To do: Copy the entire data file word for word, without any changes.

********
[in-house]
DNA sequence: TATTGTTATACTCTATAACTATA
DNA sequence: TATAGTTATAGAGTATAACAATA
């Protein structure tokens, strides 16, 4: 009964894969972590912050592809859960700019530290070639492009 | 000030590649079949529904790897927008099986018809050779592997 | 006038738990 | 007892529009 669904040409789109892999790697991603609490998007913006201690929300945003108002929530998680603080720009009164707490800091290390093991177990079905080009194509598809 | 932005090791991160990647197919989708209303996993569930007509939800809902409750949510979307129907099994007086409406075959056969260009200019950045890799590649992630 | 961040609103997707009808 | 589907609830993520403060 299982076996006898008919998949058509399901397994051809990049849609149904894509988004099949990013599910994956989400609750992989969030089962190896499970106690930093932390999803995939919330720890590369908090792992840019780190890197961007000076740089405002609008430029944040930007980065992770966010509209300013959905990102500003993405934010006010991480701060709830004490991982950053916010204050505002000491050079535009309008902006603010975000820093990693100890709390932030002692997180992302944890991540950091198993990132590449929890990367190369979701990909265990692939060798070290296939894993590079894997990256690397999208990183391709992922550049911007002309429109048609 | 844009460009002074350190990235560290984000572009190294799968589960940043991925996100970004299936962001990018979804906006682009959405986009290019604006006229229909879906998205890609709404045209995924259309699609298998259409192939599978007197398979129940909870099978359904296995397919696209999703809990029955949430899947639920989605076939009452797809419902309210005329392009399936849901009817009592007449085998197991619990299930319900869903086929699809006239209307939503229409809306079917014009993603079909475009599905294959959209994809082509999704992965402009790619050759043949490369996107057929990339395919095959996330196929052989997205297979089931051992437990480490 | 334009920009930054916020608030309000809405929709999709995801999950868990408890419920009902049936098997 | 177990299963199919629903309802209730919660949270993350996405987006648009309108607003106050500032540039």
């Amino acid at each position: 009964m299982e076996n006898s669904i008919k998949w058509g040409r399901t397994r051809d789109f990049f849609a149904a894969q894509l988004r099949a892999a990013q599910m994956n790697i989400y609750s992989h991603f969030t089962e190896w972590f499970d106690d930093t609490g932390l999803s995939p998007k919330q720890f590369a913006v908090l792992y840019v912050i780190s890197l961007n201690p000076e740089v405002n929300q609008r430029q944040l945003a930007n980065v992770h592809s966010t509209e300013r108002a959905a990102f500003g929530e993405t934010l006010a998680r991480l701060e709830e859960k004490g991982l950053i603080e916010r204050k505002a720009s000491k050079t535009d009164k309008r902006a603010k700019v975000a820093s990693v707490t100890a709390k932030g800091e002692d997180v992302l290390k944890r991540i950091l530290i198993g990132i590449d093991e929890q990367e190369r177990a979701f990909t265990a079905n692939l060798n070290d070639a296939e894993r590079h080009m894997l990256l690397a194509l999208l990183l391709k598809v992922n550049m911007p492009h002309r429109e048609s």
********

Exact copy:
[in-house]
DNA sequence: TATTGTTATACTCTATAACTATA
DNA sequence: TATAGTTATAGAGTATAACAATA
């Protein structure tokens, strides 16, 4: 009964894969972590912050592809859960700019530290070639492009 | 000030590649079949529904790897927008099986018809050779592997 | 006038738990 | 007892529009 669904040409789109892999790697991603609490998007913006201690929300945003108002929530998680603080720009009164707490800091290390093991177990079905080009194509598809 | 932005090791991160990647197919989708209303996993569930007509939800809902409750949510979307129907099994007086409406075959056969260009200019950045890799590649992630 | 961040609103997707009808 | 589907609830993520403060 299982076996006898008919998949058509399901397994051809990049849609149904894509988004099949990013599910994956989400609750992989969030089962190896499970106690930093932390999803995939919330720890590369908090792992840019780190890197961007000076740089405002609008430029944040930007980065992770966010509209300013959905990102500003993405934010006010991480701060709830004490991982950053916010204050505002000491050079535009309008902006603010975000820093990693100890709390932030002692997180992302944890991540950091198993990132590449929890990367190369979701990909265990692939060798070290296939894993590079894997990256690397999208990183391709992922550049911007002309429109048609 | 844009460009002074350190990235560290984000572009190294799968589960940043991925996100970004299936962001990018979804906006682009959405986009290019604006006229229909879906998205890609709404045209995924259309699609298998259409192939599978007197398979129940909870099978359904296995397919696209999703809990029955949430899947639920989605076939009452797809419902309210005329392009399936849901009817009592007449085998197991619990299930319900869903086929699809006239209307939503229409809306079917014009993603079909475009599905294959959209994809082509999704992965402009790619050759043949490369996107057929990339395919095959996330196929052989997205297979089931051992437990480490 | 334009920009930054916020608030309000809405929709999709995801999950868990408890419920009902049936098997 | 177990299963199919629903309802209730919660949270993350996405987006648009309108607003106050500032540039």
């Amino acid at each position: 009964m299982e076996n006898s669904i008919k998949w058509g040409r399901t397994r051809d789109f990049f849609a149904a894969q894509l988004r099949a892999a990013q599910m994956n790697i989400y609750s992989h991603f969030t089962e190896w972590f499970d106690d930093t609490g932390l999803s995939p998007k919330q720890f590369a913006v908090l792992y840019v912050i780190s890197l961007n201690p000076e740089v405002n929300q609008r430029q944040l945003a930007n980065v992770h592809s966010t509209e300013r108002a959905a990102f500003g929530e993405t934010l006010a998680r991480l701060e709830e859960k004490g991982l950053i603080e916010r204050k505002a720009s000491k050079t535009d009164k309008r902006a603010k700019v975000a820093s990693v707490t100890a709390k932030g800091e002692d997180v992302l290390k944890r991540i950091l530290i198993g990132i590449d093991e929890q990367e190369r177990a979701f990909t265990a079905n692939l060798n070290d070639a296939e894993r590079h080009m894997l990256l690397a194509l999208l990183l391709k598809v992922n550049m911007p492009h002309r429109e048609s």